Trigonometry (from "trigwnon", triangle, and "metrew") is the science of the numerical relations between the sides and angles of triangles.
This Treatise is intended to demonstrate, to those who have learned the principal propositions in the first six books of Euclid, so much of Trigonometry as was originally implied in the term, that is, how from given values of some of the sides and angles of a triangle to calculate, in the most convenient way, all the others. A few propositions supplementary to Euclid are premised as introductory to the propositions of Trigonometry as usually understood.More info →
THE ORIGIN OF NUMERICAL SYSTEMS.
"Every cosmogony, from the earliest to the latest, is based upon, interlinked with, and most closely related to, numerals and geometrical figures." " The Secret Doctrine, Blavatasky, III, 69.”
"So teach us to number our days, that we may apply our hearts unto wisdom." " Psalms, xc, 12.
"God is a Number endowed with motion, which is felt but not demonstrated." " Balzac.
Plato saith “tov peov akei gewmetreiv”, That "God doth alwayes worke by Geometry", that is, as the wiseman doth interprete it, Sap. XI. 21. Omnia in mensura & numero & pondere disponere. Dispose all things by measure, and number, and weight: Or, as the learned Plutarch speaketh; He adorneth and layeth out all the parts of the world according to ra-te, proportion, and similitude.More info →
This beautifully produced slipcased volume contains the historic text of the second edition and all of Henry Vandyke Carter's masterly drawings.
It is essential reading for anyone with an interest in the history of medicine or in the amazingly complex machine that is the human body.
M. Lévy-Bruhl then explains that, whilst recognising the entire coherence of Comte’s collective labours, he proposes to confine his present study to the earlier and principal work, the Philosophy, which in M. Lévy-Bruhl’s opinion is the dominant and more fruitful composition.More info →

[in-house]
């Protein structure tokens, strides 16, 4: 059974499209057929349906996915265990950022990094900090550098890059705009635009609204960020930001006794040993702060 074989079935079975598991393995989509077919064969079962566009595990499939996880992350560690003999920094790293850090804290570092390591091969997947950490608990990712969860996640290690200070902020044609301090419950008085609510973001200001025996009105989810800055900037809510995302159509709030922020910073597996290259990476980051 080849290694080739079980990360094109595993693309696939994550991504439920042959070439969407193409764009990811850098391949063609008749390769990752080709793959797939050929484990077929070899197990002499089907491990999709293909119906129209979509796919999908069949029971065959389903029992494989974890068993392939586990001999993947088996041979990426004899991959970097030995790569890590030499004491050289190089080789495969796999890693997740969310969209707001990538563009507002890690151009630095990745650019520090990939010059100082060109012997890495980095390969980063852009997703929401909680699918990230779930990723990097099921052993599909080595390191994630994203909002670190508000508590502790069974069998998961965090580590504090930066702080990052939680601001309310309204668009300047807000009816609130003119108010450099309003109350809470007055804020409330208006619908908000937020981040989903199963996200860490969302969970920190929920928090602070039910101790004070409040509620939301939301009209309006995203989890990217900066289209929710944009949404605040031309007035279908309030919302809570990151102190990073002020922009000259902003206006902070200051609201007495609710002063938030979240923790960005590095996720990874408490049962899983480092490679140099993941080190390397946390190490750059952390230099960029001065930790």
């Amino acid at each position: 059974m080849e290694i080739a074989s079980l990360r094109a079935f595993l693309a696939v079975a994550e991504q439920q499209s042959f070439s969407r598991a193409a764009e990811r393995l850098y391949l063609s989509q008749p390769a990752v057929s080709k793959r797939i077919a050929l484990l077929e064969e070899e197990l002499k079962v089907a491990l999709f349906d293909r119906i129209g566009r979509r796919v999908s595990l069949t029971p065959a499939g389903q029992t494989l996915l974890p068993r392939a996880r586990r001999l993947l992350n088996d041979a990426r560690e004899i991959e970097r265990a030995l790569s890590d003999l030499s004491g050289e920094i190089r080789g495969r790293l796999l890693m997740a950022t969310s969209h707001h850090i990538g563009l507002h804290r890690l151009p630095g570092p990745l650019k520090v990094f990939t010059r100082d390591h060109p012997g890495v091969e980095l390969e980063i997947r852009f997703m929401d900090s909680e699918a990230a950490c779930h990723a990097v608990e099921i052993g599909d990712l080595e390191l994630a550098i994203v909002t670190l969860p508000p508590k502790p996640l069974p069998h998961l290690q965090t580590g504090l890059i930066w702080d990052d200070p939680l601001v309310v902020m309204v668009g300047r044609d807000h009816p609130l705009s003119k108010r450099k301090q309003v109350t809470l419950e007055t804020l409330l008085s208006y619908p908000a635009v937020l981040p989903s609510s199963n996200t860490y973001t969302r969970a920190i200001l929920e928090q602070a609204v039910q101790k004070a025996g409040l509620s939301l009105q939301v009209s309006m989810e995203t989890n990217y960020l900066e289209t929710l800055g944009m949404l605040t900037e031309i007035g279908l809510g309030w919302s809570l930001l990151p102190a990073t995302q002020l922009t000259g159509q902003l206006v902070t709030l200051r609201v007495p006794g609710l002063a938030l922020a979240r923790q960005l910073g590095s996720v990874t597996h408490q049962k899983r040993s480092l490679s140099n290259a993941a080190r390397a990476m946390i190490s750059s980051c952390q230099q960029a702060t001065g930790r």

Analysis of a Proposition into its Elements. Numerical and Geometrical Problems. The Theory of Inference. The Construction of Problems. And many other Curiosa Logica.
In Book I, Chapter II, I have adopted a new definition of ‘Classification’, which enables me to regard the whole Universe as a ‘Class,’ and thus to dispense with the very awkward phrase ‘a Set of Things.’More info →
The theory of equations is not only a necessity in the subsequent mathematical courses and their applications, but furnishes an illuminating sequel to geometry, algebra and analytic geometry. Moreover, it develops anew and in greater detail various fundamental ideas of calculus for the simple, but important, case of polynomials. The theory of equations therefore affords a useful supplement to differential calculus whether taken subsequently or simultaneously.
It was to meet the numerous needs of the student in regard to his earlier and future mathematical courses that the present book was planned with great care and after wide consultation. It differs essentially from the author’s Elementary Theory of Equations, both in regard to omissions and additions, and since it is addressed to younger students and may be used parallel with a course in differential calculus. Simpler and more detailed proofs are now employed. The exercises are simpler, more numerous, of greater variety, and involve more practical applications.More info →
A fancy overtakes us at times to question our presumption in writing a book. Wherein are we beter than another, that we should attempt to doctor another? We look over the matter-of-fact world and find it impossible to make a show, unless we have something to exhibit: Yet here are we who can fiddle little, and fife less-who cannot turn somersets, as we could once when we were less fit to write a book -who cannot commit by the page like an actor, nor play cbess witb a third-rate,-in short who cannot prove our ability by any standard feat whatsoever, proposing to indoctrinate many who can do all these things into the deepest mysteries of life!More info →
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BISAC: Science / Physics / Electricity
It was in this interesting border region, and from among these valiant Eastern folk, that Nikola Tesla was born in the year 1857, and the fact that he, today, finds himself in America and one of our foremost electricians, is striking evidence of the extraordinary attractiveness alike of electrical pursuits and of the country where electricity enjoys its widest application.
IT is not necessary to lay emphasis on the importance of a knowledge of the skeleton as an integral part of the study of human anatomy, and, in the literature bearing upon the subject, we find masterly accounts of the constituent bones which rank as classics in the education of the student.More info →